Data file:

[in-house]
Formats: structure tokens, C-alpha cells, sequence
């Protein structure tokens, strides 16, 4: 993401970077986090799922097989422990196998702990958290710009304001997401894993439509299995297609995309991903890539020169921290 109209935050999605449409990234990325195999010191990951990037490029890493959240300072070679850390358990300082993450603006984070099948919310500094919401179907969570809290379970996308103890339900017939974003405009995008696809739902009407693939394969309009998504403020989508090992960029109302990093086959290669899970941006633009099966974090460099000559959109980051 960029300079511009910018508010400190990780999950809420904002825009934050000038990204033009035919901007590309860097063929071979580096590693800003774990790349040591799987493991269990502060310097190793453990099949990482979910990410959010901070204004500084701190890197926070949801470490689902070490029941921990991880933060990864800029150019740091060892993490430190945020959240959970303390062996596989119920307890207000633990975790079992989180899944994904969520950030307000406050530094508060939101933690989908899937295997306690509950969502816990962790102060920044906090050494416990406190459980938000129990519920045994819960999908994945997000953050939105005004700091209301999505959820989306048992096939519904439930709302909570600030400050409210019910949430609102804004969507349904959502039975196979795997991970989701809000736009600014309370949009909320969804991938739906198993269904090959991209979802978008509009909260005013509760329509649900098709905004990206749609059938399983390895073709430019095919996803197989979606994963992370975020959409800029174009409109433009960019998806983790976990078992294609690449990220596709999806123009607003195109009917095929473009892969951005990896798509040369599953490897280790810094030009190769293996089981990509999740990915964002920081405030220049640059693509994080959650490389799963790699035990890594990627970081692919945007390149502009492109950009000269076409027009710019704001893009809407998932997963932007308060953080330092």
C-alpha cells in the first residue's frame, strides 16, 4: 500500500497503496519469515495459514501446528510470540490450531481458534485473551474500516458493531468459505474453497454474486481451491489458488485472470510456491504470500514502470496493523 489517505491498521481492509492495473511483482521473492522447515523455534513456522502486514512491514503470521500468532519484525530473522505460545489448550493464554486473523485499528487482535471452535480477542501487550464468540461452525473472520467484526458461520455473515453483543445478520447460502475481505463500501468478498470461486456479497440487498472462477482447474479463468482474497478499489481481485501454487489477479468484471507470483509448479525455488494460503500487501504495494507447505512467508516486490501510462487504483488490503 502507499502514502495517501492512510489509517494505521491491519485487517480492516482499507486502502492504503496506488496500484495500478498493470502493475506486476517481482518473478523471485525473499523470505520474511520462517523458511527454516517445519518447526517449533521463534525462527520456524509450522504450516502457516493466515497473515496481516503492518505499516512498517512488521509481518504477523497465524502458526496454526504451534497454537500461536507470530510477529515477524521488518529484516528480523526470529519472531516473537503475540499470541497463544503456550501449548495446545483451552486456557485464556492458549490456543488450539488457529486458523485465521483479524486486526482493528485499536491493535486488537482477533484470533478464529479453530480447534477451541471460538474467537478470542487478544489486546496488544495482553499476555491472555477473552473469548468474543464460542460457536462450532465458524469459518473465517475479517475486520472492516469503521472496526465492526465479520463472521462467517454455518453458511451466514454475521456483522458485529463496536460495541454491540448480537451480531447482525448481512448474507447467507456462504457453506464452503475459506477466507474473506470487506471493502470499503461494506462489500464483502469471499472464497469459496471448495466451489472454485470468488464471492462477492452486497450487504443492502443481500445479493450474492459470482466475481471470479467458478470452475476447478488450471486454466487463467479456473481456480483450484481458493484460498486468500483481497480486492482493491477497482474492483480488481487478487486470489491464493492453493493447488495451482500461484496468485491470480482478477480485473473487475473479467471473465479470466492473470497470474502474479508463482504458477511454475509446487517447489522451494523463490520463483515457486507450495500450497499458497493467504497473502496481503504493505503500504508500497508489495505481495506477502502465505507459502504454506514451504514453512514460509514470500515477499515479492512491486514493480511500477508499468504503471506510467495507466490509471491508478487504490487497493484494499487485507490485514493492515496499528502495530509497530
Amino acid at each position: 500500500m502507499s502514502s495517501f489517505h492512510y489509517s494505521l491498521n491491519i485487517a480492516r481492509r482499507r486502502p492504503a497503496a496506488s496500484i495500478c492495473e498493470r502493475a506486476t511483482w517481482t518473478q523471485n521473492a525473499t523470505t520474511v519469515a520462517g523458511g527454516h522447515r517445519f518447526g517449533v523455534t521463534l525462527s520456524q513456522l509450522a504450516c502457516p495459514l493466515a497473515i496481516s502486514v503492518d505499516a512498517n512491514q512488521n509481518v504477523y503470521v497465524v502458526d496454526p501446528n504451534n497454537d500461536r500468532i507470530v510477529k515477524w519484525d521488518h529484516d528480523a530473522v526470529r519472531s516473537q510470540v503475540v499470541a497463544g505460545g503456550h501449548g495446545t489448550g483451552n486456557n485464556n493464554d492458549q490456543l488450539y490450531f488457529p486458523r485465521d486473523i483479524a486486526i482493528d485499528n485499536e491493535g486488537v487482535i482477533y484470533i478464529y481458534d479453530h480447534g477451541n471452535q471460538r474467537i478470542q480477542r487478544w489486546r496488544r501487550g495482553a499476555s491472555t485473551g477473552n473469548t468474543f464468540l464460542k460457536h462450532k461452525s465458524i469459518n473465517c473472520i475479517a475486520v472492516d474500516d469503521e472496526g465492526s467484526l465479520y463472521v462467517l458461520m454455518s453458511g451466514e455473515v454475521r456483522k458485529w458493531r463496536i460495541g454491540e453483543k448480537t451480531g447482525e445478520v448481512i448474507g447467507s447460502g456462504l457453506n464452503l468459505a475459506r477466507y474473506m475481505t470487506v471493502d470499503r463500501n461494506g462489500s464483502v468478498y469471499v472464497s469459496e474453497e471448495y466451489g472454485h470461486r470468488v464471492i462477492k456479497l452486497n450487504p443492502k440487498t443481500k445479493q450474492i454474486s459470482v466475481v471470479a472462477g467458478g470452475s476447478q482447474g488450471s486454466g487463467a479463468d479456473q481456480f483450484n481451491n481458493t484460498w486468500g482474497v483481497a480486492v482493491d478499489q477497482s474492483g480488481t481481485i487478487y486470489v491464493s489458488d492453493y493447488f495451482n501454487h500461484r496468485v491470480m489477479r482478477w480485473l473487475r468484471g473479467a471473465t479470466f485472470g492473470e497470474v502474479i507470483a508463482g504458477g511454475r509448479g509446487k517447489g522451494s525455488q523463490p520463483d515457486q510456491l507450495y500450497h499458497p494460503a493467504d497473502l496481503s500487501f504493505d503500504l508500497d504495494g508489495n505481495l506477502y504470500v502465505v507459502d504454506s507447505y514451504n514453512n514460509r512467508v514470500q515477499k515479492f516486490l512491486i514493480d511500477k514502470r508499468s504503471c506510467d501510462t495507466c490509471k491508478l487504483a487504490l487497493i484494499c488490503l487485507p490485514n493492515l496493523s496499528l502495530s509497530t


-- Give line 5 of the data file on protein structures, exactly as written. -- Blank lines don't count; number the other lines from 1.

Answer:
Amino acid at each position: 500500500m502507499s502514502s495517501f489517505h492512510y489509517s494505521l491498521n491491519i485487517a480492516r481492509r482499507r486502502p492504503a497503496a496506488s496500484i495500478c492495473e498493470r502493475a506486476t511483482w517481482t518473478q523471485n521473492a525473499t523470505t520474511v519469515a520462517g523458511g527454516h522447515r517445519f518447526g517449533v523455534t521463534l525462527s520456524q513456522l509450522a504450516c502457516p495459514l493466515a497473515i496481516s502486514v503492518d505499516a512498517n512491514q512488521n509481518v504477523y503470521v497465524v502458526d496454526p501446528n504451534n497454537d500461536r500468532i507470530v510477529k515477524w519484525d521488518h529484516d528480523a530473522v526470529r519472531s516473537q510470540v503475540v499470541a497463544g505460545g503456550h501449548g495446545t489448550g483451552n486456557n485464556n493464554d492458549q490456543l488450539y490450531f488457529p486458523r485465521d486473523i483479524a486486526i482493528d485499528n485499536e491493535g486488537v487482535i482477533y484470533i478464529y481458534d479453530h480447534g477451541n471452535q471460538r474467537i478470542q480477542r487478544w489486546r496488544r501487550g495482553a499476555s491472555t485473551g477473552n473469548t468474543f464468540l464460542k460457536h462450532k461452525s465458524i469459518n473465517c473472520i475479517a475486520v472492516d474500516d469503521e472496526g465492526s467484526l465479520y463472521v462467517l458461520m454455518s453458511g451466514e455473515v454475521r456483522k458485529w458493531r463496536i460495541g454491540e453483543k448480537t451480531g447482525e445478520v448481512i448474507g447467507s447460502g456462504l457453506n464452503l468459505a475459506r477466507y474473506m475481505t470487506v471493502d470499503r463500501n461494506g462489500s464483502v468478498y469471499v472464497s469459496e474453497e471448495y466451489g472454485h470461486r470468488v464471492i462477492k456479497l452486497n450487504p443492502k440487498t443481500k445479493q450474492i454474486s459470482v466475481v471470479a472462477g467458478g470452475s476447478q482447474g488450471s486454466g487463467a479463468d479456473q481456480f483450484n481451491n481458493t484460498w486468500g482474497v483481497a480486492v482493491d478499489q477497482s474492483g480488481t481481485i487478487y486470489v491464493s489458488d492453493y493447488f495451482n501454487h500461484r496468485v491470480m489477479r482478477w480485473l473487475r468484471g473479467a471473465t479470466f485472470g492473470e497470474v502474479i507470483a508463482g504458477g511454475r509448479g509446487k517447489g522451494s525455488q523463490p520463483d515457486q510456491l507450495y500450497h499458497p494460503a493467504d497473502l496481503s500487501f504493505d503500504l508500497d504495494g508489495n505481495l506477502y504470500v502465505v507459502d504454506s507447505y514451504n514453512n514460509r512467508v514470500q515477499k515479492f516486490l512491486i514493480d511500477k514502470r508499468s504503471c506510467d501510462t495507466c490509471k491508478l487504483a487504490l487497493i484494499c488490503l487485507p490485514n493492515l496493523s496499528l502495530s509497530t